The text of links is treated in a special way in our search engine. Most search engines associate the text of a link with the page that the link is on. In addition, we associate it with the page the link points to. This has several advantages. First, anchors often provide more accurate descriptions of web pages than the pages themselves. Second, anchors may exist for documents which cannot be indexed by a text-based search engine, such as images, programs, and databases. This makes it possible to return web pages which have not actually been crawled. Note that pages that have not been crawled can cause problems, since they are never checked for validity before being returned to the user. In this case, the search engine can even return a page that never actually existed, but had hyperlinks pointing to it. However, it is possible to sort the results, so that this particular problem rarely happens.
This idea of propagating anchor text to the page it refers to was implemented in the World Wide Web Worm [McBryan 94] especially because it helps search non-text information, and expands the search coverage with fewer downloaded documents. We use anchor propagation mostly because anchor text can help provide better quality results. Using anchor text efficiently is technically difficult because of the large amounts of data which must be processed. In our current crawl of 24 million pages, we had over 259 million anchors which we indexed.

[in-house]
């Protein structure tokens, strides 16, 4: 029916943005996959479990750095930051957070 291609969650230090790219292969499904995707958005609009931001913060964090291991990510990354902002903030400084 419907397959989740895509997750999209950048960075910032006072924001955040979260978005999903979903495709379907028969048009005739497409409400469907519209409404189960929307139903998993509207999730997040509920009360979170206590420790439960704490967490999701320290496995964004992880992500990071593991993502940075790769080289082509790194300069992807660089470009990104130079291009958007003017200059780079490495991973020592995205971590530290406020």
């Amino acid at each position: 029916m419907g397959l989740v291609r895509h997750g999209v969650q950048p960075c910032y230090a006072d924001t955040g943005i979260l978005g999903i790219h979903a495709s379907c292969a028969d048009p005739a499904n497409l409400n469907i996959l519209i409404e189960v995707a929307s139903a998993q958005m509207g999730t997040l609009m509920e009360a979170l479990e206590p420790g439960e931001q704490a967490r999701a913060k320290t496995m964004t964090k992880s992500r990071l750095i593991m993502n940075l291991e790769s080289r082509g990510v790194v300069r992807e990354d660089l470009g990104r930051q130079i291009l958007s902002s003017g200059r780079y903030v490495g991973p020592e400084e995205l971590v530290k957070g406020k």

But that statement doesn’t even hint at some of the issues that I raise above. Almost eleven years later, we’re starting to see some of those issues being considered in published research from the search engines, though if I had to guess, I would say that a number of those issues have been hashed through and possibly addressed at places like Google.
A paper published earlier this year and presented at the SIGIRâ€™09 conference in July, with authors from Microsoft Research Asia and the University of Montreal, explores the relationships between links when determining how much weight text from those links should be given in determining what a page the links point to are about.
The paper is Using Anchor Texts with Their Hyperlink Structure for Web Search, and the abstract from the paper provides a nice overview of its exploration:
As a good complement to page content, anchor texts have been extensively used, and proven to be useful, in commercial search engines. However, anchor texts have been assumed to be independent, whether they come from the same Web site or not.